A PROJECT to restore paupers' graves at Ridgmont Cemetery in Horwich has secured funding.

Members of Horwich Town Council agreed to fund the initiative, which is being led by Horwich Heritage, with a maximum of £2,800 being made available.

Councillors said an exact figure for the cost of the project would become clearer once more work is done to investigate how many people will feature on the memorial.

Plaques featuring the names of people buried there will be put up, as well as a commemorative stone, with a book of remembrance also being installed at the Horwich Heritage Centre.

The plaques and stone would need to be approved by Bolton Council before it they are installed, which organisers hope will be some time next year.

Paupers' graves refer to graves which were paid for at public expense, because the person's family could not afford one themselves.

Cllr Joyce Kellett, leader of the town council, said: "One of the first men to be buried there was just 19 years old.

"The aim of this is to get every single person named, to respect those people who died and were buried there so long ago, and we will have a wonderful presentation when it is completed."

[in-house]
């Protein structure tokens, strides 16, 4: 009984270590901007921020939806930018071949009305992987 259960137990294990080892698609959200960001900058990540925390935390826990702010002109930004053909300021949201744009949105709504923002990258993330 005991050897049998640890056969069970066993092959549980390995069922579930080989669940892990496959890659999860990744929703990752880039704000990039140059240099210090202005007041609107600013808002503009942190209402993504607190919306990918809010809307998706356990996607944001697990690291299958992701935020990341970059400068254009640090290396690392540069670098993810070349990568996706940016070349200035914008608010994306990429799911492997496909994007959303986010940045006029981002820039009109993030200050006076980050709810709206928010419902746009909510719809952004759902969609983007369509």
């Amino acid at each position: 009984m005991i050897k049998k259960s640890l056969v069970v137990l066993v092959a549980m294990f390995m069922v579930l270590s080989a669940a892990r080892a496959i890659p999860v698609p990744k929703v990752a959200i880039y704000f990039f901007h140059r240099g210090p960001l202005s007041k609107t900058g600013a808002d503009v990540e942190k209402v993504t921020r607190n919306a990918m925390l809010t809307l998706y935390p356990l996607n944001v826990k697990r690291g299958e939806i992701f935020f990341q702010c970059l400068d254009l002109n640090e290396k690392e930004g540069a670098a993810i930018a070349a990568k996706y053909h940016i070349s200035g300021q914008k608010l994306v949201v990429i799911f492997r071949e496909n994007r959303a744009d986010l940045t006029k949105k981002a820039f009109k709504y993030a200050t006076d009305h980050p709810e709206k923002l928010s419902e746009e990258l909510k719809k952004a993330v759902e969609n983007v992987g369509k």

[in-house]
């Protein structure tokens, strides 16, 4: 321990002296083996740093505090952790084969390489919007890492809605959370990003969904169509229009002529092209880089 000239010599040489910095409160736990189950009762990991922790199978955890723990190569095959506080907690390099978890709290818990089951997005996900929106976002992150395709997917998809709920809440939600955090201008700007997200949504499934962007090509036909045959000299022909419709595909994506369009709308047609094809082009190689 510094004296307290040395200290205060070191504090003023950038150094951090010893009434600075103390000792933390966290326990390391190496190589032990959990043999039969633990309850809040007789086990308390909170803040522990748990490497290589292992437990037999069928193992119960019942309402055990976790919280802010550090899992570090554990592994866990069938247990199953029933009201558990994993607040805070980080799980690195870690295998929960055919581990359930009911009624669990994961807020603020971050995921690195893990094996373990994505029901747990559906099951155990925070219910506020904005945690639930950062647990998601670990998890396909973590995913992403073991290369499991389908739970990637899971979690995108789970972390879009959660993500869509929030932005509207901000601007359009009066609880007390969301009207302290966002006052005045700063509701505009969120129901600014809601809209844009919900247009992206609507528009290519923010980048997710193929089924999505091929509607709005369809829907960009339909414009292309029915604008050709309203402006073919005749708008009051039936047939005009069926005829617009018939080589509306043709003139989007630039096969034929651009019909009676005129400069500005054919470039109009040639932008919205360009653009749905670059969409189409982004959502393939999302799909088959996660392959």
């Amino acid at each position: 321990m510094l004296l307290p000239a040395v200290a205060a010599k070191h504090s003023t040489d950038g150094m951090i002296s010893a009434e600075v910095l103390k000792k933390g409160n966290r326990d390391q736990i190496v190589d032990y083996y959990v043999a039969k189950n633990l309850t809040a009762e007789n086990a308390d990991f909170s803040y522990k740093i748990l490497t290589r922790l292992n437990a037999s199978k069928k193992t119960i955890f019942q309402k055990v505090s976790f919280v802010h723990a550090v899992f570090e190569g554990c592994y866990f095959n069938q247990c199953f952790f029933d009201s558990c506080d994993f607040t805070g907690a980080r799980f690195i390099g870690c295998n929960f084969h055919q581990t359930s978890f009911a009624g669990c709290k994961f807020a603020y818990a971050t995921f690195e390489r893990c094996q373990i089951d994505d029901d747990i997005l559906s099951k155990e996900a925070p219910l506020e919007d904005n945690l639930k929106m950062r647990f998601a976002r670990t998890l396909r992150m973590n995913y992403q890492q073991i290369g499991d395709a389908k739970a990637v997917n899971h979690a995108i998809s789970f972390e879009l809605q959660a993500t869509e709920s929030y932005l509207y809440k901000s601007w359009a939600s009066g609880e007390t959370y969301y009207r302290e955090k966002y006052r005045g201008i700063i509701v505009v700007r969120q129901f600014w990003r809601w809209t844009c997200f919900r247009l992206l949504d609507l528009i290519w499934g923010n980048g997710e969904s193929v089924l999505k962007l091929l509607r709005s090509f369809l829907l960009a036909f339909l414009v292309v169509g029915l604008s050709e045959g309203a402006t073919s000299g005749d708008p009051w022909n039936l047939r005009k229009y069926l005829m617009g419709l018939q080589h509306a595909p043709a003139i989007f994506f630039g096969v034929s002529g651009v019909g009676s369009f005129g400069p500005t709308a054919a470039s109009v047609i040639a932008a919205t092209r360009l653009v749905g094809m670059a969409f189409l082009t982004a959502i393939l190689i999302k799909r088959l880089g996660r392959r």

Cllr Chris Root added: "I think the project will probably cost a lot less than £2,800, but that will be the maximum figure.

"I think it is going to be quite a long project but we hope it will be unveiled next year."

The cemetery, in Chorley Old Road, was originally opened in 1920, and the first burial in the paupers' site, which is on the top side of the cemetery adjacent to Fleet Street, was on February 27, 1928.

The project came after residents reported that the signs and markings in a section of the cemetery have become badly deteriorated and called on councillors for assistance.